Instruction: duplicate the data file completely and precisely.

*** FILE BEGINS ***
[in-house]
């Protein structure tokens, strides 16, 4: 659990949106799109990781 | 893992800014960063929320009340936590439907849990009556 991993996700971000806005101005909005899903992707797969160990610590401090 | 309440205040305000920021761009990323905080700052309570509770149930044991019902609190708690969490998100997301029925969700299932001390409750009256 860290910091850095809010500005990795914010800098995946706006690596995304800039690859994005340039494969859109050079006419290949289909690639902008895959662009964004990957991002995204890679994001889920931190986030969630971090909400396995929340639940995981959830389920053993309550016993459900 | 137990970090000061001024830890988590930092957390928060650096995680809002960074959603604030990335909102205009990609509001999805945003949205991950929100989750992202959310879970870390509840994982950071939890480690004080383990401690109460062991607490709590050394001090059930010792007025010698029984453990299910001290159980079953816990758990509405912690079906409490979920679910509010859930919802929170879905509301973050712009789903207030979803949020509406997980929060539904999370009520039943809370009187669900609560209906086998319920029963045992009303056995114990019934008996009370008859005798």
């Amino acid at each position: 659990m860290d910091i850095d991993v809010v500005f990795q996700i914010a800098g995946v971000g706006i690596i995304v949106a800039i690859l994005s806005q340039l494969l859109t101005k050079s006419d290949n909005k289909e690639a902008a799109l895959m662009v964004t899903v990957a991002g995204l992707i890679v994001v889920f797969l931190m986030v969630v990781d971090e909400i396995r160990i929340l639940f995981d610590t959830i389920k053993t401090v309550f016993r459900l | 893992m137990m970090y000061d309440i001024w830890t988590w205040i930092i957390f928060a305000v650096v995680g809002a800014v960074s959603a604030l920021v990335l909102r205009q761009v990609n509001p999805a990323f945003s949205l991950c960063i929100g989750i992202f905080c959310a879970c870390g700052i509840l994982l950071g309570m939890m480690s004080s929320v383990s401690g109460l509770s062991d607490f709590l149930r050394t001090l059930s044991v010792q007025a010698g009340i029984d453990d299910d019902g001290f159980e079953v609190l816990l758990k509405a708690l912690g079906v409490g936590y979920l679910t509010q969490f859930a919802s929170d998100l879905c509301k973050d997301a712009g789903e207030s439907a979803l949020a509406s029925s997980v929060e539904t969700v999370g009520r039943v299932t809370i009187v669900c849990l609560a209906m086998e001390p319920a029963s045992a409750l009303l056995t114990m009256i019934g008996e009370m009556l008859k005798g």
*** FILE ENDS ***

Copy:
[in-house]
């Protein structure tokens, strides 16, 4: 659990949106799109990781 | 893992800014960063929320009340936590439907849990009556 991993996700971000806005101005909005899903992707797969160990610590401090 | 309440205040305000920021761009990323905080700052309570509770149930044991019902609190708690969490998100997301029925969700299932001390409750009256 860290910091850095809010500005990795914010800098995946706006690596995304800039690859994005340039494969859109050079006419290949289909690639902008895959662009964004990957991002995204890679994001889920931190986030969630971090909400396995929340639940995981959830389920053993309550016993459900 | 137990970090000061001024830890988590930092957390928060650096995680809002960074959603604030990335909102205009990609509001999805945003949205991950929100989750992202959310879970870390509840994982950071939890480690004080383990401690109460062991607490709590050394001090059930010792007025010698029984453990299910001290159980079953816990758990509405912690079906409490979920679910509010859930919802929170879905509301973050712009789903207030979803949020509406997980929060539904999370009520039943809370009187669900609560209906086998319920029963045992009303056995114990019934008996009370008859005798």
């Amino acid at each position: 659990m860290d910091i850095d991993v809010v500005f990795q996700i914010a800098g995946v971000g706006i690596i995304v949106a800039i690859l994005s806005q340039l494969l859109t101005k050079s006419d290949n909005k289909e690639a902008a799109l895959m662009v964004t899903v990957a991002g995204l992707i890679v994001v889920f797969l931190m986030v969630v990781d971090e909400i396995r160990i929340l639940f995981d610590t959830i389920k053993t401090v309550f016993r459900l | 893992m137990m970090y000061d309440i001024w830890t988590w205040i930092i957390f928060a305000v650096v995680g809002a800014v960074s959603a604030l920021v990335l909102r205009q761009v990609n509001p999805a990323f945003s949205l991950c960063i929100g989750i992202f905080c959310a879970c870390g700052i509840l994982l950071g309570m939890m480690s004080s929320v383990s401690g109460l509770s062991d607490f709590l149930r050394t001090l059930s044991v010792q007025a010698g009340i029984d453990d299910d019902g001290f159980e079953v609190l816990l758990k509405a708690l912690g079906v409490g936590y979920l679910t509010q969490f859930a919802s929170d998100l879905c509301k973050d997301a712009g789903e207030s439907a979803l949020a509406s029925s997980v929060e539904t969700v999370g009520r039943v299932t809370i009187v669900c849990l609560a209906m086998e001390p319920a029963s045992a409750l009303l056995t114990m009256i019934g008996e009370m009556l008859k005798g």